Somewhere Prince is making pancakes and the Replacements are rehashing glory days. Anyone who has hit the streets lately can see that the Minneapolis sound is alive, well and thriving in the same dirt cheap bars lit with discarded Christmas lights that we've all come to know and love.
The ownership has changed since Westerberg penned the lament, "Here Comes a Regular," but thankfully much about the CC Club remains the same. There's still a record store kitty-corner that draws die-hard music geeks from around the Twin Cities and the 8 a.m. opening time welcomes those who never bothered going to bed. The dim lights, cheap prices, awkward bathrooms and faint smell of persistent cigarettes assuage the rock n roll angst of trying to pay your rent, living out of the back of a van and cultivating rock n roll swagger.
To the world, it's where Prince became The Purple One. To the rest of us, it's the place to discover new sounds and encounter old friends. There is only one First Avenue. Sure, the argument could be made that it's more a club than a dive bar, but check out the bathrooms (the haunted stall in the ladies loo) or tour the less than roomy green rooms. This place remains the heart of the city, inside a converted bus station. The strength of the drinks also don't hurt a poor, thirsty drinkers feelings, either.
Maybe it's the curved, linoleum topped bar that makes Lee's acoustics so perfect for reverberated guitar twang or perhaps it's the hum of the neon sign outside that best backs a modestly sized band. There is no question that Lee's Liquor Lounge, at the edge of downtown, puts on a great, intimate show, whether we're talking about the music or the always interesting cast of characters drawn in off the streets.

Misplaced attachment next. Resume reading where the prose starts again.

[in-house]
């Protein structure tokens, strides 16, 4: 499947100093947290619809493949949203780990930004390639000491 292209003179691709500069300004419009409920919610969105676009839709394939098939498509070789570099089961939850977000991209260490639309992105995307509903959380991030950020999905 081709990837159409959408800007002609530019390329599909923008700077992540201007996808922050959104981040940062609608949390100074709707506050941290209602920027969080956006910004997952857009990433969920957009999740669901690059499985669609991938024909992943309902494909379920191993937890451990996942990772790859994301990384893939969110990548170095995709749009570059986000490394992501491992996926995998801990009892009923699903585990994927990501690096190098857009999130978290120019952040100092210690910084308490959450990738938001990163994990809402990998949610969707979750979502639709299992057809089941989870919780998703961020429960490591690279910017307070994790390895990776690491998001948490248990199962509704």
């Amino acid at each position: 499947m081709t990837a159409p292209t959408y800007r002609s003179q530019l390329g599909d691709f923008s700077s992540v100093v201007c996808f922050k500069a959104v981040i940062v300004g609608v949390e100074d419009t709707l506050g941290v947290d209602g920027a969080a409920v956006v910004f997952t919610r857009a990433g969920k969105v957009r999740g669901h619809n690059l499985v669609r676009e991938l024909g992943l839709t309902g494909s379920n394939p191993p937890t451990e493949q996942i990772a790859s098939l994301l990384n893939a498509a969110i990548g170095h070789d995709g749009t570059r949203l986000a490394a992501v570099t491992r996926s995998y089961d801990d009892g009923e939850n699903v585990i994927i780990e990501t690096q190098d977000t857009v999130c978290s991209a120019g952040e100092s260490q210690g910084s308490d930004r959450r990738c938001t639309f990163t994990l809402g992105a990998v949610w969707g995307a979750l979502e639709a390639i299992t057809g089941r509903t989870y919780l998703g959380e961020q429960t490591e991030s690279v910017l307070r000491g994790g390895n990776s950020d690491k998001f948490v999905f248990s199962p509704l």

We'll forgive the gussying up of late at The Turf Club. The once janky interior decorating has been stripped back to reveal some of the 1940's glory of the building. They even added a kitchen! Which, as much as we remain devoted to the tacos, is a nice addition when you're pounding Summits like water from an oasis at 5 p.m. on a Tuesday. Whether in the main room settled on elbows at the bar or tucked into the seclusion of the lower level lounge, there is no better place for catching local acts in St. Paul. The dark recesses of the lounge also allow for a perfect meeting of Mr. or Mrs. Right Now and the glorious makings of an unforgettable, awkward, rock n roll morning.
If garage rock manifested as a bar, it'd be the original Grumpy's location on Washington Avenue in Minneapolis. Punk rock enough that they generally do not give a fuck, but Minnesotan enough that you're going to be well cared for. It's an unique aesthetic that Grumpy's nails. With drinks specials five days a week and a brunch that will silence the dogs barking in the back of your head, Grumpy's fuels singular experiences and foggy memories.